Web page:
Books of the year 2013: Children


Nicholas Tucker
Friday 29 November 2013 20:00 GMT
Sea life: 'Bedtime at the Lighthouse', one of the tales in 'The Book of Bedtime Stories'
Sea life: 'Bedtime at the Lighthouse', one of the tales in 'The Book of Bedtime Stories'

The Book of Bedtime Stories (Walker, £14.99) consists of 10 original tales selected by Michael Rosen from more than 400 entries for last year's Mumsnet and Gransnet children's story competition. Each illustrated by an up-and-coming artist, themes range from the adventures of a pig-riding sheriff to the exciting rescue of a dancing bear. Beautifully produced, this could be a collector's item. Alex T. Smith's Claude in the Spotlight (Hodder, £4.99 paperback) tells how the amiable dog of the title, accompanied by his regular friend Sir Bobblysock, gets caught up in a theatrical performance that nearly goes terribly wrong. Illustrated on every page by the author, this cheerfully eccentric story is highly entertaining. So too is Bernardo Atxaga's The Adventures of Shola (Pushkin Children's Books, £14.99). Translated from the Basque by Margaret Jull Costa and lavishly illustrated by Mikel Valverde, these gently ironic stories about another small dog whose aspirations regularly outrun her abilities are totally charming.

Adam Britten's Captain Valiant and Me: Return of the Silver Cyborg (Piccadilly, £5.99 paperback) has as its hero young Mark Taylor, also known as Dynamic Boy when he dons the special Astral Guardian uniform that in his opinion makes him look like an "electric bee". Illustrated by Arthur Hamer, there is plenty to laugh at here as the evil computer genius Algernon Pratt finally gets his come-uppance. Philip Reeve's Oliver and the Seawigs (Oxford, £10.99) has its young hero making use of a friendly island that both talks and moves as he searches for his missing explorer parents. Generously illustrated in full comic-book style by Sarah McIntyre, there is excitement as well as good humour here as Oliver beats off an army of greasy, green sea monkeys before leading his suitably humbled parents safely back home.

For 10-year-olds or about, Ross Montgomery's Alex, the Dog and the Unopenable Door (Faber, £6.99 paperback) rattles along at manic speed as its under-sized young hero escapes bullying at school in order to search for his missing father lost somewhere in the Forbidden Lands. Aided by his youthful headmaster – the first time this post has been endowed with heroic stature in children's books? – the two endure countless adventures before returning to home and safety. Good writing here, though the main plot at times gets out of hand. Not so in Simon Packham's superb Firewallers (Piccadilly, £6.99 paperback). Here, teenage Jess and her mother escape to a remote Scottish island to get away from newshounds anxious for details of their recent family scandal. But the island in question is run by the cultish Dawdlers, who reject all modern technology in favour of living entirely off the land. Teenagers already there, now known as Striplings, seem to be going along with all this until Jess discovers otherwise. Comic and sinister by turns, this story is so good it almost reads itself.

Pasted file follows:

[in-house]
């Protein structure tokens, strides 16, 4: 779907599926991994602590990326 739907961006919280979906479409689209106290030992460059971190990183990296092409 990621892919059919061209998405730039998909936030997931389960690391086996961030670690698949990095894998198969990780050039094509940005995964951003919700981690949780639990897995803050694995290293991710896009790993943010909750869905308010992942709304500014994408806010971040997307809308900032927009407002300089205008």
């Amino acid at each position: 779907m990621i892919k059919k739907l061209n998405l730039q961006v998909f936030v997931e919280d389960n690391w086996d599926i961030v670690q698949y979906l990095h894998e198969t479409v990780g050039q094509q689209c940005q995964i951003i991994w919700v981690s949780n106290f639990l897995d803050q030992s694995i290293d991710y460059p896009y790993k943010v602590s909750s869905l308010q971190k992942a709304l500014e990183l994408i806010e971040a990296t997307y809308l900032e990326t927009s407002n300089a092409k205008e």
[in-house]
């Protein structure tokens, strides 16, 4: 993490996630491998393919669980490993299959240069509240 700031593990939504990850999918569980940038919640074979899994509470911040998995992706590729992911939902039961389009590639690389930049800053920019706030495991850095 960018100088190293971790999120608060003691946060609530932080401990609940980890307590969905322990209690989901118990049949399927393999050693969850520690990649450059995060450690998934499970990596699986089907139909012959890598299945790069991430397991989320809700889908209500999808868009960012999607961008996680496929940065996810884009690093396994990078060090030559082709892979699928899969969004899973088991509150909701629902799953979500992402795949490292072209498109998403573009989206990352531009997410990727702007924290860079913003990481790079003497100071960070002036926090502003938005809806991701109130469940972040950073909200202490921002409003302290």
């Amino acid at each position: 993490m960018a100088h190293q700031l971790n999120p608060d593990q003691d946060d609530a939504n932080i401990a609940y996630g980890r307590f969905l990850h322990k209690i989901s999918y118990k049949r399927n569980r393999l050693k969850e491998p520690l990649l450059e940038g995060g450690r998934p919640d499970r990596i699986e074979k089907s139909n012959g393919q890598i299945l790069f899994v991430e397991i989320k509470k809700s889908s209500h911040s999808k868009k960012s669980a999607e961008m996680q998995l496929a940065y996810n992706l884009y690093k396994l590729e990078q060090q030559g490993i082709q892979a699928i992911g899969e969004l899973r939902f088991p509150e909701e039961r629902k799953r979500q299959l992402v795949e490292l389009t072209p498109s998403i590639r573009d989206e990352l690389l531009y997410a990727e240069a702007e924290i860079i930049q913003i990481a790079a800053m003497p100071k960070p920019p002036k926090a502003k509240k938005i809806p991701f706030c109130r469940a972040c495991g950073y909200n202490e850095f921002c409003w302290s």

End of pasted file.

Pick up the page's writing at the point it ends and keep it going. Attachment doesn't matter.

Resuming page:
Author of the mesmerising Toby Alone, the French novelist Timothée De Fombelle has now come up with yet another utterly distinctive adventure story: Vango: Between Sky and Earth (Walker, £14.99). Expertly translated by Sarah Ardizzone, this tall but continually gripping tale is set in the 1930s in an atmosphere reminiscent of pre-war French cinema at its most romantic. Vango, a youth with a mysterious past, is continually on the run from dark forces linked personally to Joseph Stalin but also involving the Parisian police and Nazi spies. On his side is a group of monks, a Zeppelin captain and his ability to climb up any building he chooses. Satisfyingly long, with a plot that flits between time zones but is always easy to follow, this is simply too good to miss, with a sequel promised next year.

Lydia Syson's That Burning Summer (Hot Key Books, £7.99 paperback) is set in the Fens during the summer of 1940. It tells the story of teenage Peggy, who falls in love with a deserting Polish Airman who has lost his nerve. Things nearly turn nasty as a misguided younger brother starts interfering, but the final resolution lives up to this story's consistent excellence. This is only the second novel from an author very much to look out for. Alexia Casale, on the evidence of her fine debut novel The Bone Dragon (Faber, £9.99 paperback), also shows rich promise. Adopted by a loving couple, teenage Evie still cannot face up to the abusive circumstances of her life before. Keeping this part of her world secret makes it tough for all concerned. But at night she finds support from a talking dragon originally carved from one of her ribs, given to her by the hospital following an operation. Evie uses their joint wanderings to solve some of her own half- remembered mysteries. Readers must decide for themselves whether all this is either real or imagined as this densely written story runs its course.

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